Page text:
Watch Illitry perform “Kingdom Perverted” in an old textile mill in downtown Hamilton - http://www.southernsouls.ca/illitry
Review by Andrew Patterson
Truth is, you can do almost anything you want over a really good bass line. And if you get the mixture right, just right, really straightforward pop songs can reach a state of wonderfully refined fulfilment. They allow you to have fun; what’s more, they feed you. You feel seriously good listening to them, full up.
The first signs of recorded life from Toronto’s Gentlemen Of Leisure grant you this sweet freedom. The duo, featuring Drew Smith (the Bicycles) and Matt McLaren (Steamboat), make highly accessible, infectious neo-soul with no punches pulled. And while the idea of R&B appropriation in late 2013 might not seem so exciting, the duo prove to be impeccable songwriters and players as they move deftly through an entire musical history: late-sixties Jackson 5 jangle, seventies disco and quiet storm slow burners, mid-nineties R&B influence and even early-aughts top 40 touchstones. Bolstered by stellar mixes from the saintly Sandro Perri and featuring guest spots from Toronto’s own power-diva, Maylee Todd, Gentlemen Of Leisure is a resounding success.
All of the six tracks feel unique, as though each one were it’s own mini genre exercise, and flow wonderfully into the next like a well-curated mixtape. Lyrically, the songs are perfectly reuctionist: strictly sexy or sad (or some combination thereof). Their resonance depends entirely on how susceptible you are to their well-cast spell. Don’t bother resisting, listening is much more freeing.
Watch Union Duke perform 2 new tunes at Morba in Toronto
Review by Andrew Patterson
When exposed to the repetitiveness of modern Top 40 songs, with hooks that loop ad nauseum throughout their entirety, I find myself wondering in maladjusted horror, ‘Why? Why has it come to this?’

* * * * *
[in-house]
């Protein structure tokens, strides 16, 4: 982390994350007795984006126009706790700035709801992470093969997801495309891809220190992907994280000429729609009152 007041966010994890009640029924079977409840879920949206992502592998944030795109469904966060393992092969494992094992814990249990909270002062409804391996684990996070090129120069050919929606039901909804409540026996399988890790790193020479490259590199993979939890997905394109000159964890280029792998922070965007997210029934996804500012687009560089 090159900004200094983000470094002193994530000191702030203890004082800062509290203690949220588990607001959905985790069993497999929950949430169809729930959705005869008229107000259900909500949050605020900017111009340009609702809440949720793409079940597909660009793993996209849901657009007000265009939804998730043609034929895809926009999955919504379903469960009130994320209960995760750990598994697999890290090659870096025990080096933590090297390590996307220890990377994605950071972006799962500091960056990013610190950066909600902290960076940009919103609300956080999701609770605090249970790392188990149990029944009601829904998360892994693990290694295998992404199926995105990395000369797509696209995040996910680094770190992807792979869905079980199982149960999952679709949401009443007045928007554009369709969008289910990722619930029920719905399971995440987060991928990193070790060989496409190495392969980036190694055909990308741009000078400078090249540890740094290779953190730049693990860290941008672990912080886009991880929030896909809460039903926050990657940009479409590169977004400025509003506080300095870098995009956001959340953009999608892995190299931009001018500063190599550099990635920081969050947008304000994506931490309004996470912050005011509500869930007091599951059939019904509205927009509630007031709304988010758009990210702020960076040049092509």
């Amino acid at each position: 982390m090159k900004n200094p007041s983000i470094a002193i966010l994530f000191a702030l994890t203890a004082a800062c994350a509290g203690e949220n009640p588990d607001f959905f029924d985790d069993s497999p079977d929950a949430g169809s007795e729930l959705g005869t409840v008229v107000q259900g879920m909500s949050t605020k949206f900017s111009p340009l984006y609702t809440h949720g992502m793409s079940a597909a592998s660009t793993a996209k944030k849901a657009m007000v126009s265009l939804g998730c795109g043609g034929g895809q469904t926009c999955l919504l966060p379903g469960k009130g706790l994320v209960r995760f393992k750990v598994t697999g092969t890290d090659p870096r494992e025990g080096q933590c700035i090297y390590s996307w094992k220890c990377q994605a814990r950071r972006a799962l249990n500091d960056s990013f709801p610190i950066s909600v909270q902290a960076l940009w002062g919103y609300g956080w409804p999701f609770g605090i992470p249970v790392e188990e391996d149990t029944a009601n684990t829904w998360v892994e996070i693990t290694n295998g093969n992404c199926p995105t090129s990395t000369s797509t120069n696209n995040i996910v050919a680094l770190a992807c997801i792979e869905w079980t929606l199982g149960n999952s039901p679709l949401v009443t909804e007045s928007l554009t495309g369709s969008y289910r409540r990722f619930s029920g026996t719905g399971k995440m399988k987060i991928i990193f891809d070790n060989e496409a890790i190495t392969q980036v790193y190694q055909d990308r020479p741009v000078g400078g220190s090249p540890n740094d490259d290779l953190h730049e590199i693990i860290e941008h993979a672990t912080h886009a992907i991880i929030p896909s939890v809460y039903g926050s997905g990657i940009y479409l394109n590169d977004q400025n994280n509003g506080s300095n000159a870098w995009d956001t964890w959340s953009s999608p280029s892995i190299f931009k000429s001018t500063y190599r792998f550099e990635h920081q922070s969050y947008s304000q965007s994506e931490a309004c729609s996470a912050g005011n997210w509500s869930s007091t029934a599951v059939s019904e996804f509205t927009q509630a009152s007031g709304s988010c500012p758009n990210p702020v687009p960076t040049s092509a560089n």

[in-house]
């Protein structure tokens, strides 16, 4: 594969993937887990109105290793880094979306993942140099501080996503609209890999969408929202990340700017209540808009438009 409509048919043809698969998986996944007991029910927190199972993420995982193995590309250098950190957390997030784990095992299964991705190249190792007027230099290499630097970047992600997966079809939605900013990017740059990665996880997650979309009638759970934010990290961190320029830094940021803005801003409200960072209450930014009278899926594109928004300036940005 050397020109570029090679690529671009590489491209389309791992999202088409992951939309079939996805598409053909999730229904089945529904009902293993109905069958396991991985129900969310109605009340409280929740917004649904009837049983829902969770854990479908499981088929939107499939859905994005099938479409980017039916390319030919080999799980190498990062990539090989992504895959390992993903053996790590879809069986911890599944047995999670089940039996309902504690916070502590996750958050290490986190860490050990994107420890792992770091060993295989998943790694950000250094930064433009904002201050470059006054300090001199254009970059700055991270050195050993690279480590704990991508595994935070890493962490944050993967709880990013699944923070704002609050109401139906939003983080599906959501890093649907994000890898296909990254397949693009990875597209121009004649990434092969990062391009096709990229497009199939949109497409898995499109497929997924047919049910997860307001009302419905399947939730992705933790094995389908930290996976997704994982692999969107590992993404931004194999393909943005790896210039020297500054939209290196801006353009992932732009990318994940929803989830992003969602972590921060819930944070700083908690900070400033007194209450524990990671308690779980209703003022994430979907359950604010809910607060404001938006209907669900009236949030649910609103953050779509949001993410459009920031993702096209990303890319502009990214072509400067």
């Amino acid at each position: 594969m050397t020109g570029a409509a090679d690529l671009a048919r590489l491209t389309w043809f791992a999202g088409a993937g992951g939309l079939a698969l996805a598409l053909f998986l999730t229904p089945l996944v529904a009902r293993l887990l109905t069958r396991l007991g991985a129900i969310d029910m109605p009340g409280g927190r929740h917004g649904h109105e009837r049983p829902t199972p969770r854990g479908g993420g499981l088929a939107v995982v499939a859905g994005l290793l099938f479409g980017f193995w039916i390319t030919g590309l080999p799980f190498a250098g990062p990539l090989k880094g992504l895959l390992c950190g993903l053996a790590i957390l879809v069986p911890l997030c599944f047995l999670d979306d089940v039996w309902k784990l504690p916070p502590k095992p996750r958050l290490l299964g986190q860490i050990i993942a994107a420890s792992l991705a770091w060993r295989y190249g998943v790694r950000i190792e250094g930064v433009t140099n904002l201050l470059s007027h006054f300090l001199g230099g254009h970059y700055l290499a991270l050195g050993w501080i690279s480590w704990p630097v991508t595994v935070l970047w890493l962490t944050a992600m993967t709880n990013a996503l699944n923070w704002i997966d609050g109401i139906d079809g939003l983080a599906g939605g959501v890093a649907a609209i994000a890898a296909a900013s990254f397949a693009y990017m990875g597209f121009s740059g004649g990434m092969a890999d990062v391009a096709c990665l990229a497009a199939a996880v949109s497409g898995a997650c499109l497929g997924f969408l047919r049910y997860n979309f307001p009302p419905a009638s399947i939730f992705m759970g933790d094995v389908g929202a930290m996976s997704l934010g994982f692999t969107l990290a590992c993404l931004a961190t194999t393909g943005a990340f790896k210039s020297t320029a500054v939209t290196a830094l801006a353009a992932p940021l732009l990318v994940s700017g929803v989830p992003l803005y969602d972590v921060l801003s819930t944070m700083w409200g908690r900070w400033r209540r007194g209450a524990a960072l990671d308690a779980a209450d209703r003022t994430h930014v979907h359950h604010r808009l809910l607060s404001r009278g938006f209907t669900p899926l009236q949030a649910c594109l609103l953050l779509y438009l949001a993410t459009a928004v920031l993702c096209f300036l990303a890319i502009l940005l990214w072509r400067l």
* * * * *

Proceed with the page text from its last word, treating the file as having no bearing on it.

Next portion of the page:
There seems to be an accepted answer to this question, which is that, due to the warp speed at which our culture moves, all music is trashed almost instantly. No one has an attention span anymore and they don’t even want to hear a pop song with four distinct sections, let alone a whole album, they just want to hear the “sweet part” of a song over and over and over.
I, too, suffer from a short attention span. Though, I find myself seeking a different remedy. Rather than one really good idea per song, I’m inclined towards one really good album with a thousand little ideas. It’s my preferred format for music: one sonic palette, many tiny songs. I’m thinking of albums like Wire’s Pink Flag, Deerhoof’s Runners Four, the Minutemen’s Double Nickels On The Dime, Madvillain’s Madvillainy. It is in this good company that I now consider Freelove Fenner’s Do Not Affect A Breezy Manner.
On their debut long-player, the Montreal three-piece offer up an embarrassment of pop riches. Each song jumps confidently from thought to thought, never resting on or returning to an idea unless it’s a total hit. What’s more, at any given moment, each instrument is carving it’s own path, resulting in plenty of subtle, multi-faceted melodies (all captured in glorious analog, natch).
All this may give the impression of a schizophrenic product, but Do Not Affect A Breezy Manner is quite the opposite. All of it’s fat has been trimmed and there are no loose ends. The relatively short pieces function much the way Willy Wonka’s three-course-meal chewing gum works: deceptively compact and wholly satisfying.
Check out this promo clip for Doug Paisley’s new record “Strong Feelings” that I shot for him last winter in Ottawa featuring Garth Hudson (The Band)
Watch Dinosaur Bones perform “Pacifist In Camouflage” at Dream House Studios just after it almost burns to the ground.
Watch The Maladies of Adam Stokes perform “Kingdom Come” at Beyond The Beat in Toronto.
Foy Vance shows off his mad pool skills and performs “You And I” upstairs at The Rivoli.
Watch Morgan Doctor perform “Live Again” with the help of Laura Barrett on vocals and kalimba!